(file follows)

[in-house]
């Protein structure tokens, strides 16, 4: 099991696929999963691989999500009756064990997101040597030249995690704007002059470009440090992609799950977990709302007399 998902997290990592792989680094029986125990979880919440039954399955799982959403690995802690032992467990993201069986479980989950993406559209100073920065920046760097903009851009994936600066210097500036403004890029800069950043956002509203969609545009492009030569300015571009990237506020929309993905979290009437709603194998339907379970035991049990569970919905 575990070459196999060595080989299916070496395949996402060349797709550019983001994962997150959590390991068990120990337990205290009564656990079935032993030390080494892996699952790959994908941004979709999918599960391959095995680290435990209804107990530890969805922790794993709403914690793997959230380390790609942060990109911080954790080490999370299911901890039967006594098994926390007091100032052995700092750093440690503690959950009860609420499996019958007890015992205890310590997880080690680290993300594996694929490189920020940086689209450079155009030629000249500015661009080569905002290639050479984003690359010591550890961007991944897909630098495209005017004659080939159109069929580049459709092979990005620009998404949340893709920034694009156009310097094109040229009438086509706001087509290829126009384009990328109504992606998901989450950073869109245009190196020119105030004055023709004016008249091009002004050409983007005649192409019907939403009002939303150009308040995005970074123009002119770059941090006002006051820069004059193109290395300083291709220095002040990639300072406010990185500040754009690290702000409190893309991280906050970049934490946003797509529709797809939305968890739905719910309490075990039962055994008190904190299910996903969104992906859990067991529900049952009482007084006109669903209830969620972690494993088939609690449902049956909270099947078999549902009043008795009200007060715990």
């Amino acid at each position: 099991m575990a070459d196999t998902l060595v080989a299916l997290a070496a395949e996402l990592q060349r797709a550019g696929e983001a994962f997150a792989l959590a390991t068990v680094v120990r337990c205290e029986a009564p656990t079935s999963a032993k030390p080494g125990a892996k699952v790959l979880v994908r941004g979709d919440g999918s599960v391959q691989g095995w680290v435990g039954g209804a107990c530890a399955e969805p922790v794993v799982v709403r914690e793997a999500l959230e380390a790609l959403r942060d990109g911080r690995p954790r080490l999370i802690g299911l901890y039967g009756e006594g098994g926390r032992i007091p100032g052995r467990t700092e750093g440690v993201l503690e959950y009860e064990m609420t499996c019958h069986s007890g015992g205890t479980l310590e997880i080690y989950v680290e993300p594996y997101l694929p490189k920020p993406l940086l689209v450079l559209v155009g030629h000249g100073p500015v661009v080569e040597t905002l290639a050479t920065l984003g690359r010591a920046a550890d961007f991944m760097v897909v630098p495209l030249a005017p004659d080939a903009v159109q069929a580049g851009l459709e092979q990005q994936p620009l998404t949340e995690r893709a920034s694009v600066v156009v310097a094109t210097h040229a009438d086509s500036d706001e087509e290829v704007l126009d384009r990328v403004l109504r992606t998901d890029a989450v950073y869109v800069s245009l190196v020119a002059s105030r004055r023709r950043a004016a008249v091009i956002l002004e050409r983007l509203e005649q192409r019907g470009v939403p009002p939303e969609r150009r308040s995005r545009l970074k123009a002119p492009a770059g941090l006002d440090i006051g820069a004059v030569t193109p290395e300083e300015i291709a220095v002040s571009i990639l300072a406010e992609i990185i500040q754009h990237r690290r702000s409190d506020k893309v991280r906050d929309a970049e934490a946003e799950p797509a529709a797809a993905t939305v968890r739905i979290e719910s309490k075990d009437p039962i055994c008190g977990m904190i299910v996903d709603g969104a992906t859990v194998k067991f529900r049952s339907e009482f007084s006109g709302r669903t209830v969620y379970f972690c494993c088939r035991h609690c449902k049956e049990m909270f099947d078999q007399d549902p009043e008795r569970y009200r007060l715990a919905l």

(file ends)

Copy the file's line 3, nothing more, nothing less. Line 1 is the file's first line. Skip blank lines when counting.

């Amino acid at each position: 099991m575990a070459d196999t998902l060595v080989a299916l997290a070496a395949e996402l990592q060349r797709a550019g696929e983001a994962f997150a792989l959590a390991t068990v680094v120990r337990c205290e029986a009564p656990t079935s999963a032993k030390p080494g125990a892996k699952v790959l979880v994908r941004g979709d919440g999918s599960v391959q691989g095995w680290v435990g039954g209804a107990c530890a399955e969805p922790v794993v799982v709403r914690e793997a999500l959230e380390a790609l959403r942060d990109g911080r690995p954790r080490l999370i802690g299911l901890y039967g009756e006594g098994g926390r032992i007091p100032g052995r467990t700092e750093g440690v993201l503690e959950y009860e064990m609420t499996c019958h069986s007890g015992g205890t479980l310590e997880i080690y989950v680290e993300p594996y997101l694929p490189k920020p993406l940086l689209v450079l559209v155009g030629h000249g100073p500015v661009v080569e040597t905002l290639a050479t920065l984003g690359r010591a920046a550890d961007f991944m760097v897909v630098p495209l030249a005017p004659d080939a903009v159109q069929a580049g851009l459709e092979q990005q994936p620009l998404t949340e995690r893709a920034s694009v600066v156009v310097a094109t210097h040229a009438d086509s500036d706001e087509e290829v704007l126009d384009r990328v403004l109504r992606t998901d890029a989450v950073y869109v800069s245009l190196v020119a002059s105030r004055r023709r950043a004016a008249v091009i956002l002004e050409r983007l509203e005649q192409r019907g470009v939403p009002p939303e969609r150009r308040s995005r545009l970074k123009a002119p492009a770059g941090l006002d440090i006051g820069a004059v030569t193109p290395e300083e300015i291709a220095v002040s571009i990639l300072a406010e992609i990185i500040q754009h990237r690290r702000s409190d506020k893309v991280r906050d929309a970049e934490a946003e799950p797509a529709a797809a993905t939305v968890r739905i979290e719910s309490k075990d009437p039962i055994c008190g977990m904190i299910v996903d709603g969104a992906t859990v194998k067991f529900r049952s339907e009482f007084s006109g709302r669903t209830v969620y379970f972690c494993c088939r035991h609690c449902k049956e049990m909270f099947d078999q007399d549902p009043e008795r569970y009200r007060l715990a919905l």